With the China-developed Gwadar port in Pakistan fast nearing completion, India will on Monday ink a key agreement with Iran to develop Chabahar port that will give a fillip to New Delhi's push for connectivity and transit with Afghanistan and beyond in Central Asia.
The agreement to develop Phase-I of Chabahar port, to be inked during Prime Minister Narendra Modi's two-day visit to Tehran, is seen as India's counter to the development of the deep-sea port of Gwadar, in Balochistan, that opens into the Arabian Sea, close to the Strait of Hormuz, and will allow China access to the Indian Ocean.
The development of Chabahar port, located just over 70 km from Gwadar, will allow India to circumvent Pakistan and open up an alternative land-sea route for its trade with Afghanistan. India has already spent $100 million in building the 220-km Zaranj-Delaram highway in Afghanistan, also known as Route 606, which connects to Chabahar.
The trilateral agreement on Monday between Iran, India and Afghanistan will be inked in the presence of Iranian President Hassan Rouhani, Prime Minister Narendra Modi and Afghan President Ashraf Ghani who would attend a ceremony to break the ground to develop Chabahar port infrastructure.
Chabahar is the closest port to Afghanistan. It is connected to the city of Zaranj in Afghanistan's south-western province of Nimruz.
The Indian investment in the Phase-I of the port project would be more than $200 million.
The commercial agreement on development and operation by India of Phase-I of Chabahar will be signed between Indian Ports Global Pvt Ltd, a joint venture between Jawaharlal Nehru Port Trust and Kandla Port Trust, with Arya Bandar Company of Iran.
The Indian company will undertake the development of two jetties in Chabahar port for a period of 10 years and will transfer all cargo consignments except for oil products.
The development of the Chabahar port is also expected to give a fillip to the International North South Transport Corridor, another geo-strategic initiative being pushed by India to connect with Central Asia and Russia.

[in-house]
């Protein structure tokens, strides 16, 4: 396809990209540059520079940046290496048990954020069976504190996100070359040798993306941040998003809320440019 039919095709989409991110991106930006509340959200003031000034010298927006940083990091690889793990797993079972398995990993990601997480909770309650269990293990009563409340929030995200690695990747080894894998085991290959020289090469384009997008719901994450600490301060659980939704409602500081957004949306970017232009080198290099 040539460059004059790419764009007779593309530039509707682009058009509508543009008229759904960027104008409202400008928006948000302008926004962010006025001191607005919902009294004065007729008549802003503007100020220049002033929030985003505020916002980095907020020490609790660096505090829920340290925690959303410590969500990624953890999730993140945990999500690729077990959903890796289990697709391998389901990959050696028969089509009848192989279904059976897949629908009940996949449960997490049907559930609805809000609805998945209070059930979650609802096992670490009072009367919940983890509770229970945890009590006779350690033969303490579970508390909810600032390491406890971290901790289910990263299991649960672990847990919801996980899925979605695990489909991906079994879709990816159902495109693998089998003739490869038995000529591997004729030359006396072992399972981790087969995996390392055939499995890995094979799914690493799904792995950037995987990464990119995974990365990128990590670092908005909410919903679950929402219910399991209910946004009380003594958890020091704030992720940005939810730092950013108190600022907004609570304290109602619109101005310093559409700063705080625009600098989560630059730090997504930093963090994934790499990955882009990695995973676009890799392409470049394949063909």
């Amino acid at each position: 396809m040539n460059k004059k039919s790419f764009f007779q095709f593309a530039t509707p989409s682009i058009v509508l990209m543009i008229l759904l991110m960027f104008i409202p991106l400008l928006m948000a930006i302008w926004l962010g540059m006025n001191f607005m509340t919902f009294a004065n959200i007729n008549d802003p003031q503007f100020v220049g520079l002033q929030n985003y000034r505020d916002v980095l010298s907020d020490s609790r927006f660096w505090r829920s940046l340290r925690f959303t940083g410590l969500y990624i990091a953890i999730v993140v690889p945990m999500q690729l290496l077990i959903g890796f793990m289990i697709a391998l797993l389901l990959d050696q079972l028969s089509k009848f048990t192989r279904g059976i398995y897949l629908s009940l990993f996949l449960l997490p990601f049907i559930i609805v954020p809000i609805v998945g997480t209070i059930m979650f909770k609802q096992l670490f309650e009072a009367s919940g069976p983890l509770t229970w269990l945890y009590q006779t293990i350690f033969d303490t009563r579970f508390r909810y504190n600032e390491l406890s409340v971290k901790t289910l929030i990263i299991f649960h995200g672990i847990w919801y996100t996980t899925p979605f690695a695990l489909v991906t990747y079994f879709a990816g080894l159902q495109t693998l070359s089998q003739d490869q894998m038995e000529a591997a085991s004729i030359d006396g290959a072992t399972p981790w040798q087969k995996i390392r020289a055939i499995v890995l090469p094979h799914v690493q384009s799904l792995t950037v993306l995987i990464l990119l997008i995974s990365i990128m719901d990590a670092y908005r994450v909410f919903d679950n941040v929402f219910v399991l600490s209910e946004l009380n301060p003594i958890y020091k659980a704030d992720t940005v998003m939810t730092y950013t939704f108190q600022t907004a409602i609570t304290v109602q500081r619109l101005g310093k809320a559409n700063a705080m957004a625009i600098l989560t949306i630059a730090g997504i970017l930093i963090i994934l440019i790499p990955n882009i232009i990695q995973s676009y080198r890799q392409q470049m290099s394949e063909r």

Once Chabahar port is developed, its link with the Zaranj-Delaram highway will boost further connectivity to Afghanistan via the over 2,000 km-Afghanistan Ring Road, which connects 16 Afghan provinces, from Herat, Mazar-i-Sharif, Kabul, Ghazni, and Kandahar to Tajikistan.
Giving further impetus is Japan evincing interest in joining the Chabahar port project, which offers prime access to shipping lanes in the Indian Ocean.
According to Japanese media reports, Prime Minister Shinzo Abe is hoping to ink a deal when he visits Tehran later this year that would see Japan teaming up with India on the development of a port, logistics and industrial complex in the Chabahar free trade zone located on the Gulf of Oman.
The Japan International Cooperation Agency is expected to draw up plans for investments by the end of the year.
India is also reportedly to finance another road network inside Afghanistan to enable Iran to access as far as Tajikistan through a shorter route.
The Chabahar port project has been over a decade in the works. India and Iran first decided to develop the port in 2003. However, matters did not move due to the US sanctions on Iran over Tehran's nuclear programme, which were lifted earlier this year.
Pakistan has also been eyeing the Chabahar port.
In March this year, Pakistan and Iran discussed the possibility of better connectivity between Gwadar and Chabahar during talks between Pakistani Prime Minister Nawaz Sharif and Iranian President Rouhani in Islamabad.
The contract for Chabahar will be the highlight of Modi's Iran visit during which he will meet with Supreme Leader of Iran Ali Khamenei.
Modi's visit to Iran follows after he visited Saudi Arabia in early April.
He will also visit a gurdwara in Tehran and inaugurate an international conference on "India-Iran: Prospects and Retrospects". He is to release a rare manuscript in Persian brought out by the Indian Council of Cultural Relations at the conference.